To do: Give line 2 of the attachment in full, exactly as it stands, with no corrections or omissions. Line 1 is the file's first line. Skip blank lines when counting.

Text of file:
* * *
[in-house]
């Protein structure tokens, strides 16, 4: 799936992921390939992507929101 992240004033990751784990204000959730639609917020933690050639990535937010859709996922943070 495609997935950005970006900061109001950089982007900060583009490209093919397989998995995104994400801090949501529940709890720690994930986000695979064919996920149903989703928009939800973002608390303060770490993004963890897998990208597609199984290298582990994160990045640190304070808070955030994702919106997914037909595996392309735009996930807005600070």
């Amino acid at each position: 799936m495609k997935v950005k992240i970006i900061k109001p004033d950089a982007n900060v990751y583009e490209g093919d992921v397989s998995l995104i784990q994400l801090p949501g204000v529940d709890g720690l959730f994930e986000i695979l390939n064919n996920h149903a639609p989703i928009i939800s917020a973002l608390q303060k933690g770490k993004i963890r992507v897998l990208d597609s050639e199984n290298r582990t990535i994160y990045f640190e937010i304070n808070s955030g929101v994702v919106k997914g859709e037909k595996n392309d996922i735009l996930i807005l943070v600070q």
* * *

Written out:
């Protein structure tokens, strides 16, 4: 799936992921390939992507929101 992240004033990751784990204000959730639609917020933690050639990535937010859709996922943070 495609997935950005970006900061109001950089982007900060583009490209093919397989998995995104994400801090949501529940709890720690994930986000695979064919996920149903989703928009939800973002608390303060770490993004963890897998990208597609199984290298582990994160990045640190304070808070955030994702919106997914037909595996392309735009996930807005600070």